In the paddock: Edd Straw
Max Verstappen has been very reluctant to admit he’s altered his approach this season, but at the root of his turnaround may be an acceptance of the need to not try too hard
Only the most committed contrarian would argue that Lewis Hamilton hasn’t been the class of the Formula 1 field this season. No driver has come close to delivering his consistent pace, sound judgement and killer instinct on race day during 2018 – except perhaps one.
To be more precise, we should say four-fifths of a driver. Max Verstappen has performed superbly since the first half-dozen races of the season, when he closely resembled a premium Pastor Maldonado – brilliantly fast but with a self-defeating streak that cost him two potential victories.‘mad Max’, as some rather predictably dubbed him, was all over the place. Since the first
28% or so of the campaign, he’s been fantastic.
The 21-year old has spent much of the rest of the year insisting, emphatically, that he has not changed his approach one iota. During a memorable press conference at the Canadian Grand Prix, he joked he would“headbutt someone”if asked one more question about how he had responded to the errors. At least, it seemed like a joke…
And yet something clearly did change in Verstappen. Perhaps he considers the constant phrase“change of approach”and its variants to encapsulate something more fundamental than what he has done. But whatever you choose to call it, there has been a difference in him that’s had a very significant impact.
But after his brilliantly executed victory in the Mexican Grand Prix last month, Verstappen did concede there was a difference now to the difficult early stages of the season in his answer to a question from Autosport’s own Scott Mitchell.
“The difference is I just listen to myself,”said Verstappen.
“I do my own thing. If I was maybe overdriving or something, my dad would always tell me,‘max, even if you think you are not going fast enough, it’s still fast enough.’so basically I just backed it out a little bit and that seems to make me a bit faster.”
You might boil that down to one simple aphorism: don’t try too hard. A significant lesson, and one that has been at the heart of many great champions fulfilling their potential.
That potential is undeniable. Verstappen is not merely a fast, race-winning grand prix driver, but very likely will become more than that. It’s impossible to be certain why Verstappen’s judgement was so badly awry early this season. But it’s possible that his expectations were for more than just the odd victory, which perhaps played a part in the impatience of that period. Was it a refusal to accept that he didn’t have a car worthy of his talent? Did he try to force the issue too much?
Had Verstappen let it come to him, relied on the fact that in both cases he already had prodigious speed and that he only needed to be at 99% to beat others at 100%, perhaps he’d have two more victories to his name now. That’s the lesson.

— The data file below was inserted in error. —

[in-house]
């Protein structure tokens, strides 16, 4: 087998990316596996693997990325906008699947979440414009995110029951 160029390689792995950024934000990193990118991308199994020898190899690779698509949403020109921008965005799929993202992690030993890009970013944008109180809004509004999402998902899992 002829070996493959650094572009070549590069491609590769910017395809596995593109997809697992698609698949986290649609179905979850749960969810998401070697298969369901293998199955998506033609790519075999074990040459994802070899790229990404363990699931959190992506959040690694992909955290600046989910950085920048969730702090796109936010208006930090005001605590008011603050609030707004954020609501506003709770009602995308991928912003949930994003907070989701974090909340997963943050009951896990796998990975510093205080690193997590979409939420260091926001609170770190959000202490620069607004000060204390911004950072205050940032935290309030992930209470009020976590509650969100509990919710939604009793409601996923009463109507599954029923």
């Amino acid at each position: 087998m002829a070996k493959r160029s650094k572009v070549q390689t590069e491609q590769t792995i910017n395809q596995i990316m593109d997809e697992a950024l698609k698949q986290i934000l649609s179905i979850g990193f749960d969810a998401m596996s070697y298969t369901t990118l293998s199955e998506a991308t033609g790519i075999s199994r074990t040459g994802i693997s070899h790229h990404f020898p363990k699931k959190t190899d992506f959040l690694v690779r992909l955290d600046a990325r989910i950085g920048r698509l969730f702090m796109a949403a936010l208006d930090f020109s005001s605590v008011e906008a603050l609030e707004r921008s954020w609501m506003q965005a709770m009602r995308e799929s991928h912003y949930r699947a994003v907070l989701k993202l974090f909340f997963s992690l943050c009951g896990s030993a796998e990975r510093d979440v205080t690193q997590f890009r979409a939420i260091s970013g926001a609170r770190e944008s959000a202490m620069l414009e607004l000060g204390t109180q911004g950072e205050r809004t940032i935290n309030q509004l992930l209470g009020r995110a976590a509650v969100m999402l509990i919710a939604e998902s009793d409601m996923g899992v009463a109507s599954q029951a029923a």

Verstappen is very close to the level of a world champion.
His speed is unquestionable, he’s a great tyre manager, he can execute races well, rarely underachieves in qualifying and can pull immense passing moves out of the bag. But the big question is whether he can deliver that consistently over 21 races and match Hamilton’s dependability. Hamilton lets races come to him when he can, is entirely assured and comfortable in his ability, and that’s what makes him such a formidable driver. The aggression is controlled and deployed only when necessary.
But since that early-season bad run, Verstappen has danced along that tightrope very effectively. The first race after that sequence was in Canada, where he showed sound judgement by backing out of a potential pass on Valtteri Bottas. He seized his victory chances in Austria and Mexico brilliantly, and might even have given Hamilton a run for his money in Singapore had engine stutters on his final Q3 lap not denied him a shot at pole position. And there have been plenty of other excellent drives to top-six positions.
There have been a couple of errors in that period. He still moves around in braking zones too much, leading to his penalty at Monza when he forced Bottas off the track, and careless rejoining after an off at the chicane at Suzuka led to him crowding Kimi Raikkonen off the circuit and another five seconds were lost. This could be very costly in a title fight, where you must maximise your results week-in, week-out. Right now, Red Bull and Verstappen are sniping for race wins, which justifies risk-taking. In a title fight, he would need to be more like Hamilton in his judgement.
In the 13 races from Canada onwards, Verstappen has largely driven superbly. Judged on this run of races, he’s second only to Hamilton in terms of his performance, and this is the form he will need to sustain to win a title. Eliminate that tendency to attract penalties, and he could be unbeatable.
There’s every chance that Verstappen will win a world championship in the future; probably more than one. He’s hugely able, stunningly fast and, when he keeps the right side of the line, great in battle. And if he does so, perhaps the approach that he supposedly didn’t change after the first half-dozen races, but clearly did, will be a big part in his story.
“BASICALLY I JUST BACKED IT OUT A LITTLE AND THAT SEEMS TO MAKE ME A BIT FASTER”